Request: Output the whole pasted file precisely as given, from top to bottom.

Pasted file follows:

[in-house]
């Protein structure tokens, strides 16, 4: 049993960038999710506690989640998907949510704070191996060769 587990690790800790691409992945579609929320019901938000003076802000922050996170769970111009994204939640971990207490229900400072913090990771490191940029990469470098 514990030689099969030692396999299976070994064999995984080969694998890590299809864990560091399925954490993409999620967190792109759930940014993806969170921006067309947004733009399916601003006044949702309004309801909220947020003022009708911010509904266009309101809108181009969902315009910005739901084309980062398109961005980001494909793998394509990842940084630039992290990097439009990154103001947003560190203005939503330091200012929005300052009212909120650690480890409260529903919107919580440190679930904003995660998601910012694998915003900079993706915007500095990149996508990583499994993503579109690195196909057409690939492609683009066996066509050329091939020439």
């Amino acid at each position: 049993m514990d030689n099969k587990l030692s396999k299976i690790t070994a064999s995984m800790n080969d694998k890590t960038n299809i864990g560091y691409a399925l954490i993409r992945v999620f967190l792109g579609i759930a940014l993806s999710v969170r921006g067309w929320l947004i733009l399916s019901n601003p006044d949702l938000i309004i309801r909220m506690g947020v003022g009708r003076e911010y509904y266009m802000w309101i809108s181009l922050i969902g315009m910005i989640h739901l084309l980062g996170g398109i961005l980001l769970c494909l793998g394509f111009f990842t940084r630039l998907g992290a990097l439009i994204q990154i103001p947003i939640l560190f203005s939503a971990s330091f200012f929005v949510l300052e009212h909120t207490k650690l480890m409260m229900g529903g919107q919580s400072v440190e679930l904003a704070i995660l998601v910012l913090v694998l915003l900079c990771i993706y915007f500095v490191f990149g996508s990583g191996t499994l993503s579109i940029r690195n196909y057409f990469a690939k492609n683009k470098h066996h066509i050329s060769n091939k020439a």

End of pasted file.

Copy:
[in-house]
């Protein structure tokens, strides 16, 4: 049993960038999710506690989640998907949510704070191996060769 587990690790800790691409992945579609929320019901938000003076802000922050996170769970111009994204939640971990207490229900400072913090990771490191940029990469470098 514990030689099969030692396999299976070994064999995984080969694998890590299809864990560091399925954490993409999620967190792109759930940014993806969170921006067309947004733009399916601003006044949702309004309801909220947020003022009708911010509904266009309101809108181009969902315009910005739901084309980062398109961005980001494909793998394509990842940084630039992290990097439009990154103001947003560190203005939503330091200012929005300052009212909120650690480890409260529903919107919580440190679930904003995660998601910012694998915003900079993706915007500095990149996508990583499994993503579109690195196909057409690939492609683009066996066509050329091939020439």
């Amino acid at each position: 049993m514990d030689n099969k587990l030692s396999k299976i690790t070994a064999s995984m800790n080969d694998k890590t960038n299809i864990g560091y691409a399925l954490i993409r992945v999620f967190l792109g579609i759930a940014l993806s999710v969170r921006g067309w929320l947004i733009l399916s019901n601003p006044d949702l938000i309004i309801r909220m506690g947020v003022g009708r003076e911010y509904y266009m802000w309101i809108s181009l922050i969902g315009m910005i989640h739901l084309l980062g996170g398109i961005l980001l769970c494909l793998g394509f111009f990842t940084r630039l998907g992290a990097l439009i994204q990154i103001p947003i939640l560190f203005s939503a971990s330091f200012f929005v949510l300052e009212h909120t207490k650690l480890m409260m229900g529903g919107q919580s400072v440190e679930l904003a704070i995660l998601v910012l913090v694998l915003l900079c990771i993706y915007f500095v490191f990149g996508s990583g191996t499994l993503s579109i940029r690195n196909y057409f990469a690939k492609n683009k470098h066996h066509i050329s060769n091939k020439a």